is more complex and the Tribunal must weigh up the interests of all owners in the use and enjoyment of their lots and common property versus the Applicant’s rights and reasonable expectations: see Graziani v The Owners – SP37657 [1998] NSWSSB 53. The Tribunal needs to consider how the interests of all of the owners in the use and enjoyment of their lots and of the common property would be affected if the proposed common property rights bylaw were to be made and, as against those interests, consider the rights and reasonable expectations of the Applicant.  The Applicant bears the onus and evidentiary burden of demonstrating that the owners corporation’s decision was unreasonable. The owners corporation does not have to prove that it acted reasonably in withholding its consent to a proposed by-law: Bartlett v Owners Corporation SP1429 [2011] NSWCTTT 219.

Ultimately, in assessing the question of the reasonableness of the decision of the owners corporation the Tribunal needs to decide whether the owners corporation exercised sound judgment or good sense (see the decision in Patterson).


There have been many cases decided by Adjudicators (and, on appeal, the former Consumer, Trader and Tenancy Tribunal – now NCAT) concerning decisions made by owners corporations of residential apartment buildings to reject by-laws that would permit owners to carry out renovations without having obtained the necessary statutory approval of the owners corporation concerned.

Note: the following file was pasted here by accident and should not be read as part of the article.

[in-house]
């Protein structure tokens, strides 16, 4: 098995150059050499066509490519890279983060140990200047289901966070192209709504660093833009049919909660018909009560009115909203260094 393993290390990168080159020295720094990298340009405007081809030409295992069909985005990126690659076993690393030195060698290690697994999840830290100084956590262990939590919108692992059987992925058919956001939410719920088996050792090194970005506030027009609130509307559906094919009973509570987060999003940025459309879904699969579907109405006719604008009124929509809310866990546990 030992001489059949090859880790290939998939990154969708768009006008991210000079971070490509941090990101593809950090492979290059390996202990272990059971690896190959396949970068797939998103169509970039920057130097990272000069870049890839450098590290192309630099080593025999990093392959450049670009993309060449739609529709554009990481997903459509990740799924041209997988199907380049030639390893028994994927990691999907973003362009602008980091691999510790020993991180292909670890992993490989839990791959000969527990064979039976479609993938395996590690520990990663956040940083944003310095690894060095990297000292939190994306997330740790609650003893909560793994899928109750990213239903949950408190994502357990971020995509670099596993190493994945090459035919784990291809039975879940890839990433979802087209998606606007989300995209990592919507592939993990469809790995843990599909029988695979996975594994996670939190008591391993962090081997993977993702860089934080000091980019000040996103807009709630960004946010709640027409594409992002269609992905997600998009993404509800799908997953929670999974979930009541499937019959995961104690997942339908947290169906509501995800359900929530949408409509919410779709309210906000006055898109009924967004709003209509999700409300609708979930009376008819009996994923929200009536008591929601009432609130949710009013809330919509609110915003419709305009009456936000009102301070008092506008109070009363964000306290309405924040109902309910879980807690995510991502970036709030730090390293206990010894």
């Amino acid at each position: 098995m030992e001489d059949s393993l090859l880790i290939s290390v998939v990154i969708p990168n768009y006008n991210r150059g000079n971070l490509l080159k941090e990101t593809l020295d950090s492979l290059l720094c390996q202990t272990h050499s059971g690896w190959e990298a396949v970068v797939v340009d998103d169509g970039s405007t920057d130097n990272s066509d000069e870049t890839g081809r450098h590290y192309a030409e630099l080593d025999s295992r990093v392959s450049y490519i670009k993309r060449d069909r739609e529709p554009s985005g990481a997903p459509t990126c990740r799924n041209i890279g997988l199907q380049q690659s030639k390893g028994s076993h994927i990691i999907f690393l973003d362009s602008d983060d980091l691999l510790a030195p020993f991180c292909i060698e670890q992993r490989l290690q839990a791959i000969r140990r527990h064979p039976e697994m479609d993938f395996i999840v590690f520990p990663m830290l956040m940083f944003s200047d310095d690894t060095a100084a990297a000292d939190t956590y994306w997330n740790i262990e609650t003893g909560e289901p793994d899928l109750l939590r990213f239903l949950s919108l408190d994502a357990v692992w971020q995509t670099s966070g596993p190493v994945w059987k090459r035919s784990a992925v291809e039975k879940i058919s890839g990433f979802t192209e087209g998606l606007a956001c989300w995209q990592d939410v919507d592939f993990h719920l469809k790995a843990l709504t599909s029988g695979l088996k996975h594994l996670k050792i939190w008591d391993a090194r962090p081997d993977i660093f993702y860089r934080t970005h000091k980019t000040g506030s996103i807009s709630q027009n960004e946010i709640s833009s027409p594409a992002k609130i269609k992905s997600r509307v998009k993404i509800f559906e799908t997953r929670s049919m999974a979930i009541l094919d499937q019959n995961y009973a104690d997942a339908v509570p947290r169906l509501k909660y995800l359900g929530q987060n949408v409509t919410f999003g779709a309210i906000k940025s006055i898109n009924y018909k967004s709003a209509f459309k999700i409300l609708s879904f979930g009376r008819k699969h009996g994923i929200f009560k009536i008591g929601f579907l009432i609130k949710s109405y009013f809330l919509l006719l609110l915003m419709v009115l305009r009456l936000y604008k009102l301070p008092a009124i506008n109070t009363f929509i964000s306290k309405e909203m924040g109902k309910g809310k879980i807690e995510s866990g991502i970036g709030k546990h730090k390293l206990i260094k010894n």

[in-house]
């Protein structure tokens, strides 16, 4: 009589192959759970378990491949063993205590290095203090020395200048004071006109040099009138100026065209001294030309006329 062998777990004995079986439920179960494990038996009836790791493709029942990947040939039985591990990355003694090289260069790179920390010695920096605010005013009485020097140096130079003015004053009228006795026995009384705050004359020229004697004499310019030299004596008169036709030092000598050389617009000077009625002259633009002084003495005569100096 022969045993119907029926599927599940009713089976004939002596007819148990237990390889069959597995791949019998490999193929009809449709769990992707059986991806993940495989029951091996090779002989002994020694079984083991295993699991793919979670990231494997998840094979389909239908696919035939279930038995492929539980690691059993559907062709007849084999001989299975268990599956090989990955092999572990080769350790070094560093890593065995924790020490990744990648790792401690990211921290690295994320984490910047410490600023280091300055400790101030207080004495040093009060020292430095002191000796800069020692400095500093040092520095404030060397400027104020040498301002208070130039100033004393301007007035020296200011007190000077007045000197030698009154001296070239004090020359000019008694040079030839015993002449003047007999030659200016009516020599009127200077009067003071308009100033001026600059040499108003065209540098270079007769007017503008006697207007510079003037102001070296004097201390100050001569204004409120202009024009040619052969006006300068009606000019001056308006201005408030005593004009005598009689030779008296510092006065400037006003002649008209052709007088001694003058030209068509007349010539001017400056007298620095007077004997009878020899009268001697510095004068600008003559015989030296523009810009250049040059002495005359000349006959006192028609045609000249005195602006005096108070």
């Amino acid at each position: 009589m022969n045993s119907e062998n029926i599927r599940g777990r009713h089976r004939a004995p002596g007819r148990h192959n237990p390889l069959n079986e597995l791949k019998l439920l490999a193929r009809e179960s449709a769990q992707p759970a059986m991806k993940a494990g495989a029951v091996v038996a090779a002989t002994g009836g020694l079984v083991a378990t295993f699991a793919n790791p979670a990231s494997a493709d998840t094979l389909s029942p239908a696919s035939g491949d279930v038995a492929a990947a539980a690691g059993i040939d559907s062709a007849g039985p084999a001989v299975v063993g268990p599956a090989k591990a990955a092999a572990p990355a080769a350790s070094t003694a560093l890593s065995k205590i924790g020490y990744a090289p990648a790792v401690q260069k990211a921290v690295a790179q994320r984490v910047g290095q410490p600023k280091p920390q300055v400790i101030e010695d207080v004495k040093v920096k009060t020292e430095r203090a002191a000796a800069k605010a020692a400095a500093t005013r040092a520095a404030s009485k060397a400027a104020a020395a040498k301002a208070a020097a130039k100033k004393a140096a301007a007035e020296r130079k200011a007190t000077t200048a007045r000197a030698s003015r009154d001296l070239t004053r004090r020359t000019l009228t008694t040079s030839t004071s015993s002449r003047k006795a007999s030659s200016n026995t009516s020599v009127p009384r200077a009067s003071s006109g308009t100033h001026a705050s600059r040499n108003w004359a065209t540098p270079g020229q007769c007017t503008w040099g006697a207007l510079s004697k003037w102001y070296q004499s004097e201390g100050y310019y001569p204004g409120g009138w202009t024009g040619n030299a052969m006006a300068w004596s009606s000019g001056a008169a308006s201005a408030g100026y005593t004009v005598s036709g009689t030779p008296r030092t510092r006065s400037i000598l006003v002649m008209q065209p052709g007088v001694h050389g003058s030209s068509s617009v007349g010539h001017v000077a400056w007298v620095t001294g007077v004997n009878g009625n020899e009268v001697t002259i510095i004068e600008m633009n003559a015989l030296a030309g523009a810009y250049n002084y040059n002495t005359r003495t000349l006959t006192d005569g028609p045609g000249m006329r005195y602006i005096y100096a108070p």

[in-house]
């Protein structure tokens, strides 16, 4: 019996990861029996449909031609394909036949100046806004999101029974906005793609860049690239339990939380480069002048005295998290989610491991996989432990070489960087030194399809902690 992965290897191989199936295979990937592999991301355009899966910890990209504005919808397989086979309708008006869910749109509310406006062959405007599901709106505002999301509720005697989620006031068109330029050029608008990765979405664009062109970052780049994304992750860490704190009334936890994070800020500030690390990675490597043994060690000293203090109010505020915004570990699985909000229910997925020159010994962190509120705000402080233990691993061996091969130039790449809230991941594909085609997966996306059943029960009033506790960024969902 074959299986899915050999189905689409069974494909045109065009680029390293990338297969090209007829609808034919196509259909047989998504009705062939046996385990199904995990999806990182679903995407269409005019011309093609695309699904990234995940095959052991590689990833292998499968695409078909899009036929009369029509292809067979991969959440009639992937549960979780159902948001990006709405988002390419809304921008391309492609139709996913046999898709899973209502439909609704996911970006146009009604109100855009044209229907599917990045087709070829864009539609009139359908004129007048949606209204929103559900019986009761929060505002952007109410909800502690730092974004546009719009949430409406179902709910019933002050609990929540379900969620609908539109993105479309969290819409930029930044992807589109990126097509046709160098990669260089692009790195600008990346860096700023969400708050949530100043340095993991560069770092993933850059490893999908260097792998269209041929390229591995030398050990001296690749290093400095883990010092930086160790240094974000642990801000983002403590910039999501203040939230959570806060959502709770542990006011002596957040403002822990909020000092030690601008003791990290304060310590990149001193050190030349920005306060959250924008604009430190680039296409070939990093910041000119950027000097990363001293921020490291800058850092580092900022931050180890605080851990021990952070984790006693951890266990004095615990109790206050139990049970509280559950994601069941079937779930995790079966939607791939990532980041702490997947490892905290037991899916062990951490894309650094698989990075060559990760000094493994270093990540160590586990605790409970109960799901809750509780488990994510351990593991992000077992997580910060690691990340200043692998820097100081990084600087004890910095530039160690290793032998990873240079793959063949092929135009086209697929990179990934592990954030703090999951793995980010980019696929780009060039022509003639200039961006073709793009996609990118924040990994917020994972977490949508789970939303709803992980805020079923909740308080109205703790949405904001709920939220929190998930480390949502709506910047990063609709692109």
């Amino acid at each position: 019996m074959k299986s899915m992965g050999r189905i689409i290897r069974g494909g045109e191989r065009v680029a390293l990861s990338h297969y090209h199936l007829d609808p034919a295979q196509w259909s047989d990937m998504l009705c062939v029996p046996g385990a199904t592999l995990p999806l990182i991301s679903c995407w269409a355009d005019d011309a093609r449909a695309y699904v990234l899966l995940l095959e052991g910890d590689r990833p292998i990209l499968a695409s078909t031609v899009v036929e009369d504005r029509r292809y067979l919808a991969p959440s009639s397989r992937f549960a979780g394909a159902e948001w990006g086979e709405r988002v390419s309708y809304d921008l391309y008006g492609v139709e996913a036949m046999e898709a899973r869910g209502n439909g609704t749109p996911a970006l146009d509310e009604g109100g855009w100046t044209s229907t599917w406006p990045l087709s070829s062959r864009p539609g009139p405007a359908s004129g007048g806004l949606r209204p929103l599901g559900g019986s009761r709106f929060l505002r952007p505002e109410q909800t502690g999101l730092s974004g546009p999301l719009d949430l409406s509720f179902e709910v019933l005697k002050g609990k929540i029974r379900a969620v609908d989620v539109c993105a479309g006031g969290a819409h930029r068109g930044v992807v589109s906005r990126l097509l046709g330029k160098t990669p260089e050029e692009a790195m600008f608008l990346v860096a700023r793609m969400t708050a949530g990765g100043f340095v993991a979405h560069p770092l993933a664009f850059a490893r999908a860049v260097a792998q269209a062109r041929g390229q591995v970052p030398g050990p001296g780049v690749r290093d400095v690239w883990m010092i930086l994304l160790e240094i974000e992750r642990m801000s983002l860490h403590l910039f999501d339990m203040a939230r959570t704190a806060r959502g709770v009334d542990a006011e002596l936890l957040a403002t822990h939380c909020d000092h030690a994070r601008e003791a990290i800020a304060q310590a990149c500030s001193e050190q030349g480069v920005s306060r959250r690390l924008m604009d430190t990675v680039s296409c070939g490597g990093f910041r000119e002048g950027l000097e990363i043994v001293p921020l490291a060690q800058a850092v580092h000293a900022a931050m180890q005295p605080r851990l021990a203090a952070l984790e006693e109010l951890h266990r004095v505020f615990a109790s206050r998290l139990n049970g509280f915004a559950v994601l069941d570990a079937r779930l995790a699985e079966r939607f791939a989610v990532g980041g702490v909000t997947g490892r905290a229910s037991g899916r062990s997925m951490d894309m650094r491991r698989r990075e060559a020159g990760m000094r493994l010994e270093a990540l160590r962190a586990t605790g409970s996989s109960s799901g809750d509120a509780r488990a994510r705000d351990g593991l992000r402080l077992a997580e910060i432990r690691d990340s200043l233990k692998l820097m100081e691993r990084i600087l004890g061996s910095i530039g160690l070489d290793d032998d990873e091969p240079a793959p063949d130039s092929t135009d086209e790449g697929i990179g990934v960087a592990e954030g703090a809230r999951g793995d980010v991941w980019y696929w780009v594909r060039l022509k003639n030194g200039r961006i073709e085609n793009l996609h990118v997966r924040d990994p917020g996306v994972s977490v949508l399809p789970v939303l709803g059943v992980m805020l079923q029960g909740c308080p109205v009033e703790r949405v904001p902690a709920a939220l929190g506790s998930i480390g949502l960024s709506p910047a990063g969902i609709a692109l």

In Rielly & Ors v Owners SP18687 [2007] NSWCTTT 58, the Tribunal upheld an owners corporation’s rejection of a by-law that would have permitted two of the four top floor owners of an apartment building to build into and above the attic space above their units. The Tribunal concluded that the owners corporation’s refusal to make the by-law was reasonable because (relevantly) owners were concerned about the detrimental impact the building works would have on the building’s structural integrity and those concerns were not adequately addressed by an engineer’s report obtained by the owners who wanted to build; and the owners offered to pay compensation to the owners corporation to obtain exclusive use of the attic space but refused to show the other owners a valuation report they had obtained on the question of compensation.